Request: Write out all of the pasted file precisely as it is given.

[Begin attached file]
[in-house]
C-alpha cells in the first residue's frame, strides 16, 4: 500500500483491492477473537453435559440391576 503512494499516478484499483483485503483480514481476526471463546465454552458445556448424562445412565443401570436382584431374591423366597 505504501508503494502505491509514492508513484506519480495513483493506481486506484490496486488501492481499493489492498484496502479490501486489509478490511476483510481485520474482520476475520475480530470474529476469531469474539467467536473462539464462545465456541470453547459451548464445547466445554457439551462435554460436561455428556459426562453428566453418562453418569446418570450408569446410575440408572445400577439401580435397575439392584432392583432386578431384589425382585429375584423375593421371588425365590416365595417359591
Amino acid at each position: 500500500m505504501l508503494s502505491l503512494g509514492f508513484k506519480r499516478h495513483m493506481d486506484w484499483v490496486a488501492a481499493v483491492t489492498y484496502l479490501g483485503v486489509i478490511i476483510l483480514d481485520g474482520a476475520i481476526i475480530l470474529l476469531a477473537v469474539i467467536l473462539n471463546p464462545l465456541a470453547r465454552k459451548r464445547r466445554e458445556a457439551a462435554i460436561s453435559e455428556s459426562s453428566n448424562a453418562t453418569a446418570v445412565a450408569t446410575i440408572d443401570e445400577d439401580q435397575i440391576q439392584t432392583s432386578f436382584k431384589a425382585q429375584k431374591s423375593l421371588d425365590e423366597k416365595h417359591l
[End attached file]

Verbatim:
[in-house]
C-alpha cells in the first residue's frame, strides 16, 4: 500500500483491492477473537453435559440391576 503512494499516478484499483483485503483480514481476526471463546465454552458445556448424562445412565443401570436382584431374591423366597 505504501508503494502505491509514492508513484506519480495513483493506481486506484490496486488501492481499493489492498484496502479490501486489509478490511476483510481485520474482520476475520475480530470474529476469531469474539467467536473462539464462545465456541470453547459451548464445547466445554457439551462435554460436561455428556459426562453428566453418562453418569446418570450408569446410575440408572445400577439401580435397575439392584432392583432386578431384589425382585429375584423375593421371588425365590416365595417359591
Amino acid at each position: 500500500m505504501l508503494s502505491l503512494g509514492f508513484k506519480r499516478h495513483m493506481d486506484w484499483v490496486a488501492a481499493v483491492t489492498y484496502l479490501g483485503v486489509i478490511i476483510l483480514d481485520g474482520a476475520i481476526i475480530l470474529l476469531a477473537v469474539i467467536l473462539n471463546p464462545l465456541a470453547r465454552k459451548r464445547r466445554e458445556a457439551a462435554i460436561s453435559e455428556s459426562s453428566n448424562a453418562t453418569a446418570v445412565a450408569t446410575i440408572d443401570e445400577d439401580q435397575i440391576q439392584t432392583s432386578f436382584k431384589a425382585q429375584k431374591s423375593l421371588d425365590e423366597k416365595h417359591l